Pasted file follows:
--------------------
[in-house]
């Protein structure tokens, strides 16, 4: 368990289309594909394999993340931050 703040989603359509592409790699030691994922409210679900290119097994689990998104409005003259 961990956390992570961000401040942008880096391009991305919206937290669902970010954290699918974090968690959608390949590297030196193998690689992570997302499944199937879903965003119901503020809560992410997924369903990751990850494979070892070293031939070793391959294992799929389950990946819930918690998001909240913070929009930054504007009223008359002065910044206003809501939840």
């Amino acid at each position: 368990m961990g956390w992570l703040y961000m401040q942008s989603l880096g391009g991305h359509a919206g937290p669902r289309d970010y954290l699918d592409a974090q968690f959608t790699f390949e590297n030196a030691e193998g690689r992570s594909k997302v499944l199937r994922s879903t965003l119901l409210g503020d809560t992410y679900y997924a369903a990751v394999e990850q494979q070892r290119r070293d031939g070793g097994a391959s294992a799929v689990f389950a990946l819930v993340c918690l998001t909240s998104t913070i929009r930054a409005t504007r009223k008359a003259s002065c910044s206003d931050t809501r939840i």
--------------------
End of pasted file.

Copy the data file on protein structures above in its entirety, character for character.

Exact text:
[in-house]
């Protein structure tokens, strides 16, 4: 368990289309594909394999993340931050 703040989603359509592409790699030691994922409210679900290119097994689990998104409005003259 961990956390992570961000401040942008880096391009991305919206937290669902970010954290699918974090968690959608390949590297030196193998690689992570997302499944199937879903965003119901503020809560992410997924369903990751990850494979070892070293031939070793391959294992799929389950990946819930918690998001909240913070929009930054504007009223008359002065910044206003809501939840």
């Amino acid at each position: 368990m961990g956390w992570l703040y961000m401040q942008s989603l880096g391009g991305h359509a919206g937290p669902r289309d970010y954290l699918d592409a974090q968690f959608t790699f390949e590297n030196a030691e193998g690689r992570s594909k997302v499944l199937r994922s879903t965003l119901l409210g503020d809560t992410y679900y997924a369903a990751v394999e990850q494979q070892r290119r070293d031939g070793g097994a391959s294992a799929v689990f389950a990946l819930v993340c918690l998001t909240s998104t913070i929009r930054a409005t504007r009223k008359a003259s002065c910044s206003d931050t809501r939840i």